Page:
New Medicare rules for "competitive bidding" put patients and device companies at risk.
By Catherine Burzik
The Centers for Medicare & Medicaid Services recently implemented the 2nd round of its so-called "competitive bidding" process, a system devised by Medicare to award supply contracts to providers of medical devices and products to patients in their homes.
This new round significantly expands the scope of the program to cover 50% of all Medicare beneficiaries. With this expansion, CMS will be embarking on an experiment of massive scale that could have serious adverse health consequences for about 25 million people.
CMS is claiming success on the 2nd round, having achieved, on average, a 45% reduction in the cost of life-saving medical products such as oxygen, sleep apnea products, power wheel chairs, beds, wound therapy, feeding tubes and a 72% reduction for diabetes testing supplies.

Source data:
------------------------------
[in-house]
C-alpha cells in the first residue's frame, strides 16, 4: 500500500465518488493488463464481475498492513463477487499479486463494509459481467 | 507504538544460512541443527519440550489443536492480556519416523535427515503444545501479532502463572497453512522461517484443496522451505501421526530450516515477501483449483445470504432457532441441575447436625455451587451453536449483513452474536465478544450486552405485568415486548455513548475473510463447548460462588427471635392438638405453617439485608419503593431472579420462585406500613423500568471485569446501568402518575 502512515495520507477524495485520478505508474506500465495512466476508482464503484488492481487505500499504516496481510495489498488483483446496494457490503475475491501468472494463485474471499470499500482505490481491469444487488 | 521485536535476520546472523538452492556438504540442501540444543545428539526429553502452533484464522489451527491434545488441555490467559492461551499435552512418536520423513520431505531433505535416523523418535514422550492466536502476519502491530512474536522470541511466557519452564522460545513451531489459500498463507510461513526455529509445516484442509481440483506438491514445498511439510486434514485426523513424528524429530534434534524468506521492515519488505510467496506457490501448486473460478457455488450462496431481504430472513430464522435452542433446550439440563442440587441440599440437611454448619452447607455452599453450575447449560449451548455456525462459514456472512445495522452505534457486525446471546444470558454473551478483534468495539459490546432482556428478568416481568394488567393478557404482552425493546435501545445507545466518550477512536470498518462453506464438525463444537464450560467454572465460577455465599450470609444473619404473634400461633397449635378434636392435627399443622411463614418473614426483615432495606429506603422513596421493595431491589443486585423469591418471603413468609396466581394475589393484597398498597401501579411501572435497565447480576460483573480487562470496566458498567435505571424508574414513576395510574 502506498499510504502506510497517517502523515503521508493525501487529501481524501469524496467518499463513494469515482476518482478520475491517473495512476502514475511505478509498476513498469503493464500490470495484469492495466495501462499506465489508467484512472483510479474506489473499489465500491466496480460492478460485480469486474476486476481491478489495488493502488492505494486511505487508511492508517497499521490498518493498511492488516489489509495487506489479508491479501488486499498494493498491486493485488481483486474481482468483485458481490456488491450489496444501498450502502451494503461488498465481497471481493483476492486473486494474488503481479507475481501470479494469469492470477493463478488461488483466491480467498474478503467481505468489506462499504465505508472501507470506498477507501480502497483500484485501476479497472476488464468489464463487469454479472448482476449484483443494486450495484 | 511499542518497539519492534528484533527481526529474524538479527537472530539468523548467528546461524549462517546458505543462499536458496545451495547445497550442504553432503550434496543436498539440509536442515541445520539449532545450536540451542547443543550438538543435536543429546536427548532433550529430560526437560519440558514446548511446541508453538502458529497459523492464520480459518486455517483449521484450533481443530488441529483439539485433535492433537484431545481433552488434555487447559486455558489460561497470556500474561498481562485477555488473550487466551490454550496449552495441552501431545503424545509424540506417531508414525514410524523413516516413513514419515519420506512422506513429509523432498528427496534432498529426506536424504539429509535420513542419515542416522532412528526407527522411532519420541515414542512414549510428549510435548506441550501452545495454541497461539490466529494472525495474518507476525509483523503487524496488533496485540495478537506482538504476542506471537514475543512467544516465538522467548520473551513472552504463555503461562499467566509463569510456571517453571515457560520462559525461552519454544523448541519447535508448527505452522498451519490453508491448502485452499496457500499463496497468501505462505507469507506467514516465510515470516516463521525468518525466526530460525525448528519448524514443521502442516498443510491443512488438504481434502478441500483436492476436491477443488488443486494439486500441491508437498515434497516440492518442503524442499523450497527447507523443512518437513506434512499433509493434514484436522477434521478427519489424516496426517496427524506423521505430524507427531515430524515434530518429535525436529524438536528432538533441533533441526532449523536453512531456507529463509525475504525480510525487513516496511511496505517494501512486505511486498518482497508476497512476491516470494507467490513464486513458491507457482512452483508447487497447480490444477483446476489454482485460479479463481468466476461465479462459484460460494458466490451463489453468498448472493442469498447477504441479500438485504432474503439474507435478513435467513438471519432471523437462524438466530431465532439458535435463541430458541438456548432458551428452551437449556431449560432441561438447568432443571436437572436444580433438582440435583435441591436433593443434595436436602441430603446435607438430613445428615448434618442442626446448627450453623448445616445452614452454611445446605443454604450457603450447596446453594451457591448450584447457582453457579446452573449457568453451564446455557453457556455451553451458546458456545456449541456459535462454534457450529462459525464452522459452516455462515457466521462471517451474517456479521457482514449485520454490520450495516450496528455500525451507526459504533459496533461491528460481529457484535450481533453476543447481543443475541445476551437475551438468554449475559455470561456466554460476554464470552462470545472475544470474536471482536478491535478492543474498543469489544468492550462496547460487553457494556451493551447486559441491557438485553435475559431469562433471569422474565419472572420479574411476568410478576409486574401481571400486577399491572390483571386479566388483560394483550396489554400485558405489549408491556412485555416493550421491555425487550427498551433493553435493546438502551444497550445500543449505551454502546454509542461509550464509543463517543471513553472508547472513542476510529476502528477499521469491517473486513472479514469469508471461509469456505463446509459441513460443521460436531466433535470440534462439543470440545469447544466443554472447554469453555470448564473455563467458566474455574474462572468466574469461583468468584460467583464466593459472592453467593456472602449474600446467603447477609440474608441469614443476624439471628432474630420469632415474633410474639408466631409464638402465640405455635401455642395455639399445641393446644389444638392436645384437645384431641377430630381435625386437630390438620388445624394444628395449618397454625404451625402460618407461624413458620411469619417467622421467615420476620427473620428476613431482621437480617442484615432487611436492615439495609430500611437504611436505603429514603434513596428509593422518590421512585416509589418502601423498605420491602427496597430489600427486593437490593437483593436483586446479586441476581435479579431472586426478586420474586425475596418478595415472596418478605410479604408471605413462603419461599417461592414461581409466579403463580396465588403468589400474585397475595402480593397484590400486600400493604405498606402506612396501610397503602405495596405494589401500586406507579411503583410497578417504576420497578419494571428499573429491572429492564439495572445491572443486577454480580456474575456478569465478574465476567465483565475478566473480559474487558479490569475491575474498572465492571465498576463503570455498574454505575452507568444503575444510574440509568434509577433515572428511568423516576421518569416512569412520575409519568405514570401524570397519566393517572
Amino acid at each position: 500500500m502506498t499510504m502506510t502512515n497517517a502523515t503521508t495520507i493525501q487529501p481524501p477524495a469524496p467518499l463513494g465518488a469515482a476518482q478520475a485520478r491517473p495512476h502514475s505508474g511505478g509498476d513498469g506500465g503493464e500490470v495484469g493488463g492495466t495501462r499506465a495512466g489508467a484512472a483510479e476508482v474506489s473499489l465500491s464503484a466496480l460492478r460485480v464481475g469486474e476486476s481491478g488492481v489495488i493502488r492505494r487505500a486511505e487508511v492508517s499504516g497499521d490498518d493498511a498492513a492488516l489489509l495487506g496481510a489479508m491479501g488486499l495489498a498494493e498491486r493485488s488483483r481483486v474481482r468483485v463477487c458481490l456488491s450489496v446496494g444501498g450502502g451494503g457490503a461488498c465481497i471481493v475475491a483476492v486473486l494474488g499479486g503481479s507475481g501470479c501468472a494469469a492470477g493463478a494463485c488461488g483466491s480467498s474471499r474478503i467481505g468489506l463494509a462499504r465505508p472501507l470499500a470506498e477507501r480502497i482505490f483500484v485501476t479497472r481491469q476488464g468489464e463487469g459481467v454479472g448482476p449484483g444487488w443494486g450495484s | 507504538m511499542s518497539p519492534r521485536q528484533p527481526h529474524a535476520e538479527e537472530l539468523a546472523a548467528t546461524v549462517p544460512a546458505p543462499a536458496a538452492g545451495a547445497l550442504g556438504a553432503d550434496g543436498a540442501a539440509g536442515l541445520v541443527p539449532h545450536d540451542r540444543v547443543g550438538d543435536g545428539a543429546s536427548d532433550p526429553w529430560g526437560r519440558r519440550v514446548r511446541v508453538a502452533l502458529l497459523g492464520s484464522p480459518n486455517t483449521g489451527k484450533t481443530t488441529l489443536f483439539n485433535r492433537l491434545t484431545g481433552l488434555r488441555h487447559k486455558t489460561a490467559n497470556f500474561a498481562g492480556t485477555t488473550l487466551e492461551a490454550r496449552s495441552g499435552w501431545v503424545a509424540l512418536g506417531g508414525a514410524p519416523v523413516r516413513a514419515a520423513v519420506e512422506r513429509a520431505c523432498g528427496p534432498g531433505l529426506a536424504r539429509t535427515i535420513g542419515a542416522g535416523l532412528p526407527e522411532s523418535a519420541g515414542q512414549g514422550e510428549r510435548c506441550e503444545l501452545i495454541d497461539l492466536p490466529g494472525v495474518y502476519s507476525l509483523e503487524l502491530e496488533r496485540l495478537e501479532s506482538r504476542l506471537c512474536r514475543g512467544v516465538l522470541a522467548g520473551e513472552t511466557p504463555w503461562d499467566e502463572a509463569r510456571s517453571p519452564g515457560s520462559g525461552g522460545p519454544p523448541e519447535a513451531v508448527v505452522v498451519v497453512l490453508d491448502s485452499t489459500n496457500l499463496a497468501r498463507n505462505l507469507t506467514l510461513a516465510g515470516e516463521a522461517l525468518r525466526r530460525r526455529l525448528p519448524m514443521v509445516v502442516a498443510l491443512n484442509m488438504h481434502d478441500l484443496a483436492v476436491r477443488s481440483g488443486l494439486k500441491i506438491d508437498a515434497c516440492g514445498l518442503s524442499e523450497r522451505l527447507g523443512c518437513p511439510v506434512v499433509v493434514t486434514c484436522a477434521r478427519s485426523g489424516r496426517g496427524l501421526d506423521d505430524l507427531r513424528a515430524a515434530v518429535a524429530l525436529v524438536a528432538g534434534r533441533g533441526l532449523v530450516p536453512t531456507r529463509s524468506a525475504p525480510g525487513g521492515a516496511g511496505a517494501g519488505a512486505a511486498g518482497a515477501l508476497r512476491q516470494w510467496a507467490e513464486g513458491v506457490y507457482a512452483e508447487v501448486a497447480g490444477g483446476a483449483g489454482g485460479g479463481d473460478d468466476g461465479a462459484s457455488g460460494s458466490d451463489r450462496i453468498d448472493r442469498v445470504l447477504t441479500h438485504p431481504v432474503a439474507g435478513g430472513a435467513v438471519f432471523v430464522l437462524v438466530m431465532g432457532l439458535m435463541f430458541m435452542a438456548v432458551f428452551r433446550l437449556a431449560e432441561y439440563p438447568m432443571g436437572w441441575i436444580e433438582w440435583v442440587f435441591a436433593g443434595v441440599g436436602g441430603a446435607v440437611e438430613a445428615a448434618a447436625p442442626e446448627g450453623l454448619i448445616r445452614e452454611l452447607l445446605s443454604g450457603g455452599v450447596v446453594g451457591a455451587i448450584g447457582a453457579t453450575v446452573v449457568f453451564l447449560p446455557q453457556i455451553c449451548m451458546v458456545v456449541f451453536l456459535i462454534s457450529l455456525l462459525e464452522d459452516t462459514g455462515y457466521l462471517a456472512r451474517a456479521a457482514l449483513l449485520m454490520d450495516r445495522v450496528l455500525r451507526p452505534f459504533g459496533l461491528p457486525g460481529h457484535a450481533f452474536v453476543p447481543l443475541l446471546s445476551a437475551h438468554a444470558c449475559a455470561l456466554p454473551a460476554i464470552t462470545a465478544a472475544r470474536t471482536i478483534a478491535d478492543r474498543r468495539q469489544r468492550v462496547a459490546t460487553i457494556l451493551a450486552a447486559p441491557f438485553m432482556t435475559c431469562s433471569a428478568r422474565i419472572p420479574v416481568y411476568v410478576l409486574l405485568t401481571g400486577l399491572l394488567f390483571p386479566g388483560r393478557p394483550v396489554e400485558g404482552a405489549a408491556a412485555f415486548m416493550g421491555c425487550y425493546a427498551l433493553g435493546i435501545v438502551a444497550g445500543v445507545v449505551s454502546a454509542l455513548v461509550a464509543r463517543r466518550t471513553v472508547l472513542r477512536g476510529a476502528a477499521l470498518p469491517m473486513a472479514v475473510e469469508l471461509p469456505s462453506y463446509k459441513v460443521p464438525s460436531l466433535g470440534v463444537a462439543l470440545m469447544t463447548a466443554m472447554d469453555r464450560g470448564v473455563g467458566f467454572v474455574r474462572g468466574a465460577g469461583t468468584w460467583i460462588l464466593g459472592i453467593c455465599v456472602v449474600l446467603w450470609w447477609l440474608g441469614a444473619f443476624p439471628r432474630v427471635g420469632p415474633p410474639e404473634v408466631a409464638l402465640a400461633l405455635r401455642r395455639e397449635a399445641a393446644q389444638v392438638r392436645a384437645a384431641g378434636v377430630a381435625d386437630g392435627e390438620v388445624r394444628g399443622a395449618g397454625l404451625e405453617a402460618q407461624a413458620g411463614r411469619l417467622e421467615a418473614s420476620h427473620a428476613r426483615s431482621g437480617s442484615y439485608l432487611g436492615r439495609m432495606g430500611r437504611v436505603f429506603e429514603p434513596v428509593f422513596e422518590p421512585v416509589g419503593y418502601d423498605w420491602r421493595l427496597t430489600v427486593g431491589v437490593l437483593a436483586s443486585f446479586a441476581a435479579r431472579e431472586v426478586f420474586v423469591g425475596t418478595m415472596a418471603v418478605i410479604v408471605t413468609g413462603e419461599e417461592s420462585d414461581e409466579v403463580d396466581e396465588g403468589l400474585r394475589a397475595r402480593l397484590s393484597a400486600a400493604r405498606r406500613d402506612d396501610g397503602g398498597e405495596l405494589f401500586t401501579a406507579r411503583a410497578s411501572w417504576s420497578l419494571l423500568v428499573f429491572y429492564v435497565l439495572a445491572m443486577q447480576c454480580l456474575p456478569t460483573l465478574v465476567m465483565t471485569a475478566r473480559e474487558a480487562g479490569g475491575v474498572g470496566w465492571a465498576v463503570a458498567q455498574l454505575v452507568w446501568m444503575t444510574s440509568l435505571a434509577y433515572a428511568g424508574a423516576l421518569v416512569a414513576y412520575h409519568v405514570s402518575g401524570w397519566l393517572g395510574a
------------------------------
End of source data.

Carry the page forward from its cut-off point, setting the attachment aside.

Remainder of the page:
This is a Pyrrhic victory, unless CMS is trying to win a race to the bottom. And, don't be mistaken, we will reach bottom: The potential exists for less access across the country to critical medical devices and equipment, a lower quality of patient care, and ultimately and ironically, a higher cost burden on the overall healthcare system.
At first glance, competitive bidding looks like a good idea: Several bidders battling to provide a product for the most "competitive" rate. How can this not work? Because, in fact, it is not the most competitive rate, it's a very low rate chased to the bottom by low-ball bids with no binding commitments to participate in the program at the bids offered – or to deliver products or services promised in these bids.